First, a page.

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Lebron James's Cleveland return makes sense for these 5 reasons

Chris Covatta

LeBron James startled the sports world today by announcing in Sports Illustrated that he'll be taking his talents to Cleveland, Ohio rather than resigning with the Miami Heat.

When James initially opted-out of the final year of his contract with the Heat, it was generally interpreted as a power play to restructure the team's contracts and attract some fresh talent. But as days went by without Miami succeeding in securing any firm commitments to add major new help, rumors grew that James was considering a return to his original team. Now it's happening. Here are five reasons why.

1) The Cavaliers are about as good as the Heat

Last season, the Miami Heat made their way to the NBA Finals for the fourth straight season. The Cleveland Cavaliers, by contrast, missed the playoffs for the fourth straight season. But despite those divergent fortunes, the currently constructed rosters of the two teams are about equal in quality.

NBA player evaluation is a controversial subject, but different metrics reach a pretty broad consensus that LeBron James is personally worth about 20 wins in the NBA (here's Nate Silver's preferred metric, here's one I like developed by economist Dave Berri) which is slightly larger than the gap in wins between Cleveland and Miami last season.

In other words, the Heat were a lot better than the Cavs solely because the Heat had LeBron James and the Cavs didn't. Add LeBron to the Cleveland roster, and the team is just as good. Except Cleveland, unlike Miami, has some young talent on the roster.

2) LeBron has extremely deep ties to Ohio


Personally, I like Cleveland. So much that I once proposed relocating Silicon Valley to the North Coast. But most people, given the choice, would rather live in Miami than in Cleveland. So to understand the move, you need to understand that James has deep personal ties to Ohio.

He grew up in Akron, not far from Cleveland. And he went directly from playing high school ball in Ohio to playing professionally for the Cavaliers. His wife is also from Ohio. He has no real personal or family connections in South Florida or anywhere else other than the Cleveland area.

3) The Eastern Conference is really bad

One major factor for James in deciding what to do this offseason is maximizing his chances of winning future championships. This decision is complicated by the fact that currently the teams located in the Western Conference are much much stronger than the teams located in the Eastern Conference. Last season, six of the top eight teams by point differential were in the West — including three of the top three.

That means that to maximize his odds of playing for the very best team in the league, LeBron would likely have to go West. But to maximize his odds of reaching the NBA Finals again, it makes the most sense to stay in the East. Speaking strictly in terms of probabilities, that makes the Eastern Conference attractive. And since the Eastern Conference is lacking in high quality teams, Cleveland looks about as good as any other destination. Stacked up against some potential Western suitors, the roster is unimpressive. But as we've seen, it's just fine compared to Miami's.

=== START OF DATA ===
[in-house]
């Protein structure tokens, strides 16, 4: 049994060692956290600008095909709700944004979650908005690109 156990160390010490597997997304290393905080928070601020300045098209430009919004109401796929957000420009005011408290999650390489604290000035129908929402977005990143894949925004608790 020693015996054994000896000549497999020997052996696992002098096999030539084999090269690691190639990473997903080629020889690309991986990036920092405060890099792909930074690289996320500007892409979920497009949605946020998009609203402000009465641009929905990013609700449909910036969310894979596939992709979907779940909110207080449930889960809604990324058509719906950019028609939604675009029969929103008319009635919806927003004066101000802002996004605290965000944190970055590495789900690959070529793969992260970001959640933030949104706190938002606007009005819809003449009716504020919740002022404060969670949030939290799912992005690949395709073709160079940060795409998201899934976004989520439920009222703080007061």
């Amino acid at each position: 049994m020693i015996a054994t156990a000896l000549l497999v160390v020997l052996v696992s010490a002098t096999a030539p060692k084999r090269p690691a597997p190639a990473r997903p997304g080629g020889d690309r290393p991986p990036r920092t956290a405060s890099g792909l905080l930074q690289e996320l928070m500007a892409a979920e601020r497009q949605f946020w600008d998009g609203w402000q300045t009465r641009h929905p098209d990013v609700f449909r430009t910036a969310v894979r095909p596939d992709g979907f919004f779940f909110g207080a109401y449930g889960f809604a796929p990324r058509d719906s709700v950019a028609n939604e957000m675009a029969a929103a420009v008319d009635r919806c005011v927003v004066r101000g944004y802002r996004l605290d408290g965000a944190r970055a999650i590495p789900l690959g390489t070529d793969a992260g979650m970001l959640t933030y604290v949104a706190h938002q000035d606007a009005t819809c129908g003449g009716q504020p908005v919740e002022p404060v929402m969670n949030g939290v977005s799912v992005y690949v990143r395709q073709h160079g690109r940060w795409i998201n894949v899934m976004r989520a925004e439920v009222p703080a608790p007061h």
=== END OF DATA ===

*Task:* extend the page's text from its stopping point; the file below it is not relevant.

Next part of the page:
4) Nobody likes the Atlanta Hawks

Based purely on logical considerations, the best destination might well have been the Atlanta Hawks. Their record last season was slightly better than Clevelands, and their team also suffered a number of serious injuries that are unlikely to recur. They had the cap space to sign LeBron, and also play in a bigger media market that's still in the Eastern Conference.

And yet the Atlanta option never appears to have garnered substantial consideration from James or from any other high-profile free agents in recent years. It's not entirely clear why this is, but the city of Atlanta has gained a reputation for possessing indifferent sports fans who don't like to turn out for even reasonably successful teams.

5) If LeBron wins in Cleveland he'll be a hero

This is probably the most important consideration. When James decamped for Miami, he had aspirations of building a historic dynasty that would rival the Chicago Bulls teams that Michael Jordan led in the 90s or the Boston Celtics teams that dominated the NBA in the 1960s. It's clear by this offseason that it isn't going to happen. The James-led Heat mini-dynasty had an impressive four-year run, but not a historic one. Even if he won another ring there over the next three years, it wouldn't substantially change his legacy.

By contrast, winning even a single championship in Cleveland would be a huge deal. The Cavaliers have never won an NBA championship. The Cleveland Indians last won the World Series in 1948. The Cleveland Browns won a championship in 1964, two years before the inauguration of the Super Bowl. Any star player who leads any of these three teams to a championship, will be a sports hero to several generations of people in Northern Ohio. For a native son of the region to do it, would be especially special.

James has reached a point in his life and career where doing things that are truly special is what matters most to him and that means trying to win in Cleveland.